Minister of Education Dr Nyan Gadsby-Dolly has said the return to the physical classroom will help mitigate the learning loss experienced by some schoolchildren during the covid19 pandemic.
In a WhatsApp message to Newsday on Friday, Gadsby-Dolly said an online literary and numeracy solution will be streamed this term to allow for self-directed learning in those fundamental areas, both inside and outside the classroom.
In addition, she said, "The Ministry of Education will provide schools with diagnostic tests to be done in maths and grammar, the results of which will identify to teachers learning gaps to be addressed.”
Her response follows the results of the Secondary Entrance Assessment (SEA) exam on Thursday, when she highlighted a decrease in performance in all three subjects in the exam between 2020 and 2021.
“The major mitigation effort is to have our children return safely to physical school so that learning losses are not exacerbated.”
Chairman of the Association of Denominational Boards of Education Sharon Mangroo also told Newsday on Friday that face-to-face classes will correct the learning loss suffered during the pandemic.
“There were always other issues, and we need to address those issues,” said Mangroo. “There were equity issues. The children who we have equity issues with are the ones that suffer the most.”
She said a recent international study indicated children who did not have supervision or electronic devices to attend virtual classes were most affected.
“How do we address it? We continue the drive for providing devices, connectivity, and continue training teachers to use distance modes of communication effectively.”
Secretary general of the Sanatan Dharma Maha Sabha (SDMS) Vijay Maharaj said, contrary to the overall results, SDMS schools performed better in the SEA than last year.
“My schools did exceptionally well,” he told Newsday on Friday. “Of the 1,700-plus students we had, 1,185 passed for seven-year schools…94 per cent of our children passed overall.”
He said after meeting with principals on Friday, the team found students who had parental support performed best.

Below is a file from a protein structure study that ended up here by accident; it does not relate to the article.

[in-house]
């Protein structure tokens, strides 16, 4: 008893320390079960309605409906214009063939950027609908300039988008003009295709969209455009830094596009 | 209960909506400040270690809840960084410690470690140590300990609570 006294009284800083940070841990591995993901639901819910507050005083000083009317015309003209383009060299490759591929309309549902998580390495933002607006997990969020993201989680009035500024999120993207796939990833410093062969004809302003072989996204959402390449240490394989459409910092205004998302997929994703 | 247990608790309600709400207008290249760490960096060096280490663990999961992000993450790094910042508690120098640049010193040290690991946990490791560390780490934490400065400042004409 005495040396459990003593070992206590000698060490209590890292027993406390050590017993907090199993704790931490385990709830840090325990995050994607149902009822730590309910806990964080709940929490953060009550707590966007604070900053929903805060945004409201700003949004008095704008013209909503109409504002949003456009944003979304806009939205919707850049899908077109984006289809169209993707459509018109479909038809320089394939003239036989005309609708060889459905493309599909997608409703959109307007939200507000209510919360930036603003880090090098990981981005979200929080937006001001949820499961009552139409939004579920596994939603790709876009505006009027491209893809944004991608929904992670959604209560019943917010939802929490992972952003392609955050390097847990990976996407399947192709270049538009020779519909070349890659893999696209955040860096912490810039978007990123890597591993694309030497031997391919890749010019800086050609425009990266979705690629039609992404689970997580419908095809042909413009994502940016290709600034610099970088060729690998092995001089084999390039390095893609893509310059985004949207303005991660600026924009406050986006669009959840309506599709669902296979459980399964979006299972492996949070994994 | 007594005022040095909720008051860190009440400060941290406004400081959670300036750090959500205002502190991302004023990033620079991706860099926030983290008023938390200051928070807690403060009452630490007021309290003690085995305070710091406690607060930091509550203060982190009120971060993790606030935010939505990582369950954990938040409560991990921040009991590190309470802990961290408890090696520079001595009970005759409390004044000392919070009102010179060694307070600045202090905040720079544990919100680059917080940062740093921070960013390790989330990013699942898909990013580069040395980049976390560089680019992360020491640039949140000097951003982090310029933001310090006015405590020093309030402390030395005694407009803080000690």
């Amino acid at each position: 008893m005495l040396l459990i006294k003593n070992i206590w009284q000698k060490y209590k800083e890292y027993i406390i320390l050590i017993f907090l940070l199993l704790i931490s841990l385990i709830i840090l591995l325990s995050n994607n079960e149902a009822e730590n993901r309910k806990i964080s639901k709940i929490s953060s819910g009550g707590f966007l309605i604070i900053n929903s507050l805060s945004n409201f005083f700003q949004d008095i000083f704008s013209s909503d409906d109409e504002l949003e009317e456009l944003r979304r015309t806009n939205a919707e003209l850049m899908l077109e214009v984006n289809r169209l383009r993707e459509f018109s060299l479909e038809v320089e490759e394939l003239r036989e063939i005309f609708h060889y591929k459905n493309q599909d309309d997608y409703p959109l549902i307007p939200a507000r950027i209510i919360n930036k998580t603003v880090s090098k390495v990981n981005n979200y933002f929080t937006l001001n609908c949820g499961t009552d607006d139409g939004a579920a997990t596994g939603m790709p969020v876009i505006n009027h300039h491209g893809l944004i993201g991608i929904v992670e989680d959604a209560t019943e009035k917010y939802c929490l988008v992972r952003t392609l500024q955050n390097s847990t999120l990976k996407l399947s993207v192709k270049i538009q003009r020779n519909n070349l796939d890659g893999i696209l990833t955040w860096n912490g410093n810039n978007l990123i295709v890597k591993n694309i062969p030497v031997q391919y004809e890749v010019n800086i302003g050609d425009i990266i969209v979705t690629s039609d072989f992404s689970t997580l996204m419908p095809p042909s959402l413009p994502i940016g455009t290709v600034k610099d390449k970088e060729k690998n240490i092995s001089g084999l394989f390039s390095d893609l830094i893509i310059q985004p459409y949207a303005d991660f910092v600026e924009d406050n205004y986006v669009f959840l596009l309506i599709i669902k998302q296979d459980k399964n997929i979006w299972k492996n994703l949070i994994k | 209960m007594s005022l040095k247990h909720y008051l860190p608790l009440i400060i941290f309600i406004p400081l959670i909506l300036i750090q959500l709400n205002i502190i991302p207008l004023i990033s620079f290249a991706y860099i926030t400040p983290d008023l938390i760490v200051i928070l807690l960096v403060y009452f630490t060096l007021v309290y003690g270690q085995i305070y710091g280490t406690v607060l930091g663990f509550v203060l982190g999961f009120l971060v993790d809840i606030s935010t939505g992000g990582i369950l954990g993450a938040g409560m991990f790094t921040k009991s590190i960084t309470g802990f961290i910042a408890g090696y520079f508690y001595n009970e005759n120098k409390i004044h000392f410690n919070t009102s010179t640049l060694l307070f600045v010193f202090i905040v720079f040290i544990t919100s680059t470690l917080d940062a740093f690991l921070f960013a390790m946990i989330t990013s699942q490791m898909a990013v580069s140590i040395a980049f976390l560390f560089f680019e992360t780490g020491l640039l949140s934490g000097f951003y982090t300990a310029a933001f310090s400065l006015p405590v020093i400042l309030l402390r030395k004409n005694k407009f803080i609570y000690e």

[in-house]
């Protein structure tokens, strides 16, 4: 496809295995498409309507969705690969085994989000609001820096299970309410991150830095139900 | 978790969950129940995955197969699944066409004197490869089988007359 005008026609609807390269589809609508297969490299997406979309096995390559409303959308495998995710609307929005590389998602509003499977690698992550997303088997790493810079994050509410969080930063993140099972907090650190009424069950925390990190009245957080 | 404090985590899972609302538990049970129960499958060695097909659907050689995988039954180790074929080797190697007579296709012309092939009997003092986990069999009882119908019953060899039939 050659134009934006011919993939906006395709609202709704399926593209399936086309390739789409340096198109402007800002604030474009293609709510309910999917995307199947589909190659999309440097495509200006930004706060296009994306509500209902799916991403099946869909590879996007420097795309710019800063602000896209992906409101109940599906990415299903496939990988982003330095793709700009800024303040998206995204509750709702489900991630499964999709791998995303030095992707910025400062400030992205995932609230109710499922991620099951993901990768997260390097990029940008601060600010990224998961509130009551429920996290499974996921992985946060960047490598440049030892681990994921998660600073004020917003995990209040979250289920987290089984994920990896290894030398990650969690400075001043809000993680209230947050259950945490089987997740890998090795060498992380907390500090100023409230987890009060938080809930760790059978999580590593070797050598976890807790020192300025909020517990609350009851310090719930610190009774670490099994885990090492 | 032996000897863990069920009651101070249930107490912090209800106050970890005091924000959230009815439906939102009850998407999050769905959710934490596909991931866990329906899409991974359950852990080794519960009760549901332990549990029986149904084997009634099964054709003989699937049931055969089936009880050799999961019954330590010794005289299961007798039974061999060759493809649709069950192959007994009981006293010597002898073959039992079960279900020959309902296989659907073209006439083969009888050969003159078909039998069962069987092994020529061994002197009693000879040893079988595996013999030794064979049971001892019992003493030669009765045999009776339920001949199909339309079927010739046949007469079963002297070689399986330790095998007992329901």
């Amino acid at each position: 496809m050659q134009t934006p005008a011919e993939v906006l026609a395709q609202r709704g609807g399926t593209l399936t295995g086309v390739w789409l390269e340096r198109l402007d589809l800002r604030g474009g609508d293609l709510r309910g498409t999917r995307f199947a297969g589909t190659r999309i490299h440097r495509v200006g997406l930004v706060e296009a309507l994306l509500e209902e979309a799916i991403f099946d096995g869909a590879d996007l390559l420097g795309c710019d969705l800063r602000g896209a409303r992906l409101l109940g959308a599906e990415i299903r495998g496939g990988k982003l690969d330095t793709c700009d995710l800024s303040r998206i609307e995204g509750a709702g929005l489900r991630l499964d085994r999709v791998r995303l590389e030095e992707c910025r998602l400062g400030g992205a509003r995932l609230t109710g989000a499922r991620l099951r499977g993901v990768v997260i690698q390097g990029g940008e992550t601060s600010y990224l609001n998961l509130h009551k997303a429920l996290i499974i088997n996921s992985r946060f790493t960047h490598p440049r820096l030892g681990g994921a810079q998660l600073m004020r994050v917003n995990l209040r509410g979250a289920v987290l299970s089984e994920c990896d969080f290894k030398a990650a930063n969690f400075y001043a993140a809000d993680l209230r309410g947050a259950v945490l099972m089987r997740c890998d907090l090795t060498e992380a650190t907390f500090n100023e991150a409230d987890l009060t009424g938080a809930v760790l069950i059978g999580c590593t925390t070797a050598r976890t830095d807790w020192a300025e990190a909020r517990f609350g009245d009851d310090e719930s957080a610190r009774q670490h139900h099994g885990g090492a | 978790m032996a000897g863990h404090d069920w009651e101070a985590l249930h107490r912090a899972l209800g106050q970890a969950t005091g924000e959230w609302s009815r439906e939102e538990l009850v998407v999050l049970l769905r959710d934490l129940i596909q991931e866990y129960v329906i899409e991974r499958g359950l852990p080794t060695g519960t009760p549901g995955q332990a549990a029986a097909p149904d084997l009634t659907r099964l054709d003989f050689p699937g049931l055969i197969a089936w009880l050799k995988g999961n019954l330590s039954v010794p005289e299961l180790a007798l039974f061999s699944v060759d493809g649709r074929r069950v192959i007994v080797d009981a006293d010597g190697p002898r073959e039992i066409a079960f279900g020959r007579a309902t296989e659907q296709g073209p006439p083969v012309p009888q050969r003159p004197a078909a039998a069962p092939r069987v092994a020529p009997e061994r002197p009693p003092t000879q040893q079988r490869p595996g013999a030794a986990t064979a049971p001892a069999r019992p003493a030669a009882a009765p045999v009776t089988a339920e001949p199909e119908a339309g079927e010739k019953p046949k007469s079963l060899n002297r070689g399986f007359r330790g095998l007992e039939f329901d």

“Teaching today is not only online. What has changed is the teacher/student/parent relationship. The parents have to now come in to play a role.”
Former UNC minister of education Tim Gopeesingh said there were several reasons why there were difficulties achieving the results of previous years.
He said the number of students who were unable to participate in virtual learning could have been avoided.
“If the government and the ministry had taken initiative, within one to two months of the (start of the) pandemic, knowing schools would be closed, they could have determined how many students would have been deprived of virtual education,” he said. “They took almost a year to determine how many devices were needed, and even now, they are still asking for 40,000 devices.
“Why didn’t the government see education as a priority and ensure…students had sufficient devices? That is a failure on their part. A gross failure.”
He also said a massive training programme should have been implemented for teachers, principals, schools, and supervisors to effectively deliver their syllabus and curriculum to students.
“Many teachers found themselves in a strange land.”
In January, the ministry began training primary and secondary school teachers and principals across all seven education districts in Notemaster, an eLearning platform, to develop competence in the use and creation of open education resources.
Gopeesingh said, “Imagine, we have to beg the private sector to help provide students with ITC devices. It is an abominable shame and this government has to take responsibility for it.”
He said it will take some time for things to return to normal, even with a return to the physical classroom.
He said, however, if Gadsby-Dolly and her ministry are ever in need of guidance, he would be willing to assist.
“Being an educator and former minister, I wish the minister well and success, because we want the best for our students and the education system. We continue to be available for any advice or help that they may need because of our experiences from the past which can help the present and the future.”